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The Washington Post

Duck Seviche

Duck Seviche 6.000

Deb Lindsey for The Washington Post; tableware from Crate and Barrel

Immigrant's Table Jul 18, 2012

This unusual seviche hails from the ancient city of Huaco on the Pacific coast north of Lima. Unlike most seviches, this one is cooked.

In Peru, duck seviche is often eaten as an appetizer or snack. It can also serve as a main course for lunch or as a light dinner on a hot summer night.

Make Ahead: The raw duck pieces need to be refrigerated in the marinade for 2 hours.


Servings: 6 - 8 appetizer
Ingredients
  • 1 fresh, whole duck (about 5 1/2 pounds)
  • 2 dried mirasol chili peppers or 2 to 3 dried red chili peppers, seeded and crumbled
  • 1/4 cup lime juice (from 3 or 4 large limes)
  • 1 teaspoon coarse salt
  • 1 large clove garlic, crushed, plus 1 clove garlic, minced
  • 1 3/4 cups orange juice, preferably freshly squeezed (from about 5 oranges)
  • 2 medium red onions, thinly sliced (2 to 3 cups)
  • 1 teaspoon ground cumin
  • 1/4 teaspoon ground white pepper
  • 2 sprigs cilantro
  • 2 sprigs flat-leaf parsley
  • 1 pound yuca, cooked and cut into 6 to 8 serving pieces (for garnish; see NOTE)

Directions

Use damp paper towels to wipe the duck inside and out. Cut the duck into 6 serving pieces: two breast halves, two thighs and two drumsticks. Cut off and discard the wings, or save them for another use. Reserve the skin from the breast pieces and thighs. Transfer the duck pieces to a nonreactive bowl large enough to hold them comfortably, preferably glass or ceramic.

Slice the duck skin into thin strips. Transfer them to a small saucepan, add 1/2 cup of cold water and cook over low heat, stirring occasionally, until the water has evaporated and the skin is golden and has released most or all of its fat, about 8 minutes. Reserve the skin and 1/4 cup of the fat. (Save any excess duck fat for another use; it can be frozen nearly indefinitely.)

Combine the chili peppers, lime juice, salt and crushed garlic in a glass or ceramic cup and let the mixture sit for 15 minutes or until the pepper has softened. Pour the mixture into the jar of a blender or the work bowl of a food processor, and blend or process until smooth. Pour the mixture over the duck pieces; add the orange juice and onions, mix well, cover and refrigerate for 2 hours.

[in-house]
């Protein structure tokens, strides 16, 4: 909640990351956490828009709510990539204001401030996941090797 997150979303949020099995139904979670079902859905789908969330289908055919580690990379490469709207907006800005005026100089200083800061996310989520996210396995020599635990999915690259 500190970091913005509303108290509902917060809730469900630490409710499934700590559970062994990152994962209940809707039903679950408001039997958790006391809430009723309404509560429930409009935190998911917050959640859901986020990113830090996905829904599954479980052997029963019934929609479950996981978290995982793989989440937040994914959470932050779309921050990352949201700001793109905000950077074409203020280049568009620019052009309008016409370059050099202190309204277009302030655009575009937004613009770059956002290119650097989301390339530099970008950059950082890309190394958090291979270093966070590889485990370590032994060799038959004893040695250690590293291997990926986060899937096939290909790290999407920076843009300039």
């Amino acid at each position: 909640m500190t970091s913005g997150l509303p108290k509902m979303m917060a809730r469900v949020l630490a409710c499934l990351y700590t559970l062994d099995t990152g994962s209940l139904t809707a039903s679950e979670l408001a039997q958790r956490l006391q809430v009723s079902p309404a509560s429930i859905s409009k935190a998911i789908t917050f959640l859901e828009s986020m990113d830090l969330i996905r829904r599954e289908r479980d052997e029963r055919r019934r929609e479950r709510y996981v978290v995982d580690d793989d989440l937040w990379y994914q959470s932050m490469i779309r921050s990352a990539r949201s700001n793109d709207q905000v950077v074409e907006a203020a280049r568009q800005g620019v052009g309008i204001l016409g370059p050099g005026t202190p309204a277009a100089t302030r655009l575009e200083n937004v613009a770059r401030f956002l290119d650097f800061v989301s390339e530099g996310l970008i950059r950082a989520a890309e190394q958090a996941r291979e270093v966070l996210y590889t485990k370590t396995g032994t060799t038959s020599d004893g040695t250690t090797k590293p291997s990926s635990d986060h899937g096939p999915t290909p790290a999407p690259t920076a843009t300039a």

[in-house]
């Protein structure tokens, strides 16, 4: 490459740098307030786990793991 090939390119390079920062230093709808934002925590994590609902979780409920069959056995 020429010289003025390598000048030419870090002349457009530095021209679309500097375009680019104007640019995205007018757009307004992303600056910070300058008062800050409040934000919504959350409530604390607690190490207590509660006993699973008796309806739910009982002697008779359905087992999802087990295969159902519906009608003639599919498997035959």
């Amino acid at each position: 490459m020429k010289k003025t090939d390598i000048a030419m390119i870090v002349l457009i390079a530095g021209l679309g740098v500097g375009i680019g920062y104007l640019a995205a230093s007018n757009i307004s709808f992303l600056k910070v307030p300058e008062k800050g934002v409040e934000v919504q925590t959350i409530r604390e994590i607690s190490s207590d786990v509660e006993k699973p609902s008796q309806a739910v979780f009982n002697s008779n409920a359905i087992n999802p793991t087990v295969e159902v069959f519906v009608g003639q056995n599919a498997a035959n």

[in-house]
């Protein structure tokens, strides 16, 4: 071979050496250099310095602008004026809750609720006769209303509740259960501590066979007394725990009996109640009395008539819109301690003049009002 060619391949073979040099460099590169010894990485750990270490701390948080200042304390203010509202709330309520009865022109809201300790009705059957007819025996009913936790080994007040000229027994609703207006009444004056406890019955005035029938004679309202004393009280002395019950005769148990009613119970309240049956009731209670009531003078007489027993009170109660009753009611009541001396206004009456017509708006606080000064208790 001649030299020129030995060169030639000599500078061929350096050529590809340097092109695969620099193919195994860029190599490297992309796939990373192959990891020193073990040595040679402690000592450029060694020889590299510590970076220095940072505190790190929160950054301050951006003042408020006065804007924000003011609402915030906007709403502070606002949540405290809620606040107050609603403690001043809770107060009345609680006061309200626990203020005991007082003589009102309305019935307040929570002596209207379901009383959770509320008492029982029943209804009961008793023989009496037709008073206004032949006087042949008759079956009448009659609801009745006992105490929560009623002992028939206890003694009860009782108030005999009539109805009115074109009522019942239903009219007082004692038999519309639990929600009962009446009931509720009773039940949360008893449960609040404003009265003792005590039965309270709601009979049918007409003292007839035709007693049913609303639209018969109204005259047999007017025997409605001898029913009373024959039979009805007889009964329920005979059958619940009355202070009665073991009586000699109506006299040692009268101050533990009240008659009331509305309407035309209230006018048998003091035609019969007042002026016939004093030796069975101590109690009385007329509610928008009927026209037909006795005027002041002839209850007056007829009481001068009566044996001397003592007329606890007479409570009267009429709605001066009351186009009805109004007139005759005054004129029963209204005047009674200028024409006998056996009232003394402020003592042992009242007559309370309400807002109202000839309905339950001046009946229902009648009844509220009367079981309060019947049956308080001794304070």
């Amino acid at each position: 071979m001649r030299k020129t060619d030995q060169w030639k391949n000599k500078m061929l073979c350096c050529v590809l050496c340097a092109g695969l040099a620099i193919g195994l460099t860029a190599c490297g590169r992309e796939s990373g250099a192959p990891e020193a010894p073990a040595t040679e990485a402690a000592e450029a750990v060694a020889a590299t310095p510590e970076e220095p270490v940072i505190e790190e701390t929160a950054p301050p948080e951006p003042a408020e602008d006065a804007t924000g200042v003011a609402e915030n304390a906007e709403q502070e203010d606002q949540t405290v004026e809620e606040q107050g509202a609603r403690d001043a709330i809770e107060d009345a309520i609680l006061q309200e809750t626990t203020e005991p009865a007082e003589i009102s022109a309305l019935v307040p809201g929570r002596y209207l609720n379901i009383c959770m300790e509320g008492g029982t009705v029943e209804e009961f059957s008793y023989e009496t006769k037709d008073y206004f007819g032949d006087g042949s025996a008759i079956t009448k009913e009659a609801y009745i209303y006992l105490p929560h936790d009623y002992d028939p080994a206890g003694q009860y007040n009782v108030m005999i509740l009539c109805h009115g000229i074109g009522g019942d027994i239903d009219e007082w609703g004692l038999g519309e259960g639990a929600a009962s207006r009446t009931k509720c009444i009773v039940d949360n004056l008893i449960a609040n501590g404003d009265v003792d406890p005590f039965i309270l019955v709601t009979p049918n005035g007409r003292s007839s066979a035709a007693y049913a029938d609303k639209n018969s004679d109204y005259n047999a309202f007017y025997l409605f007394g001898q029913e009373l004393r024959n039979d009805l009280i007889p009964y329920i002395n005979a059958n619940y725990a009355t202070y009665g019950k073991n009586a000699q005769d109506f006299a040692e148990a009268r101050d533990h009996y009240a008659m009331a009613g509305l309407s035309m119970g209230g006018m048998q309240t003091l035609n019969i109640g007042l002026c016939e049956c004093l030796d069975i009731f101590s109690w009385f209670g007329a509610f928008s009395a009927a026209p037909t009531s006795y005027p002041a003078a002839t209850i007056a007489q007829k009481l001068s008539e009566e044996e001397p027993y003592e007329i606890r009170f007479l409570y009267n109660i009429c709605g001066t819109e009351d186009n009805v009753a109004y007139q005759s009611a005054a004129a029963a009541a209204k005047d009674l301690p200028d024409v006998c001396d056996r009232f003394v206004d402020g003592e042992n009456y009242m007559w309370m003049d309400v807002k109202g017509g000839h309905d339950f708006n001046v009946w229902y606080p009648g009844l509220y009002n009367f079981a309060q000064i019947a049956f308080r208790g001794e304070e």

Transfer the duck pieces to a plate. Pour the marinade through a fine-mesh strainer into a nonreactive container, then transfer the onion slices from the strainer to a medium bowl.

Heat the 1/4 cup of reserved duck fat in a large saute pan or skillet over medium heat. When the fat is hot, add the duck pieces and cook them on all sides, without browning them, for about 5 minutes. Push the duck pieces to the edges of the pan, leaving a well in the center. Add the minced garlic, half of the drained onion pieces, the cumin and the white pepper. Cook, stirring, until the onion is barely translucent, about 2 minutes.

Add the reserved marinating juices to the pan, stir to combine, increase the heat to medium-high and bring to a boil. Reduce the heat to medium-low and add the cilantro and parsley, then cover the saute pan or skillet and cook, with the liquid barely bubbling at the edges, for 30 minutes or until the duck pieces are cooked through and tender. Add the remaining marinated onion pieces, stir and cook for 1 minute.

Remove the mixture from the heat and allow it to cool. Divide among individual serving bowls, discarding the parsley and cilantro sprigs, and sprinkle with the reserved duck skin. Garnish with the yuca and serve at room temperature.

NOTE: To prepare yuca, cut the root into 3-inch sections. Remove the bark by slitting it lengthwise with a sharp knife, then inserting a rounded knife tip under the pinkish underskin to loosen it so you can peel off the bark and skin. Immediately transfer the yuca pieces to a medium saucepan and cover with water by at least 2 inches. Bring to a boil over medium-high heat, then reduce the heat to medium-low so that the water is barely bubbling, and cook for 20 to 25 minutes or until the yuca is tender when pierced with the tines of a fork. Drain the yuca pieces. When they are cool enough to handle, cut them in half lengthwise and use a paring knife to cut out the fibrous cores; discard them. To store, place the yuca in a resealable container, cover with a moist paper towel and refrigerate for up to 1 week.


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Recipe Source

Adapted from "The Art of South American Cooking," by Felipe Rojas-Lombardi (Harper Collins, 1991).

Tested by Nilar Andrea Chit Tun.

E-mail questions to the Food Section.

E-mail questions to the Food Section at food@washpost.com.

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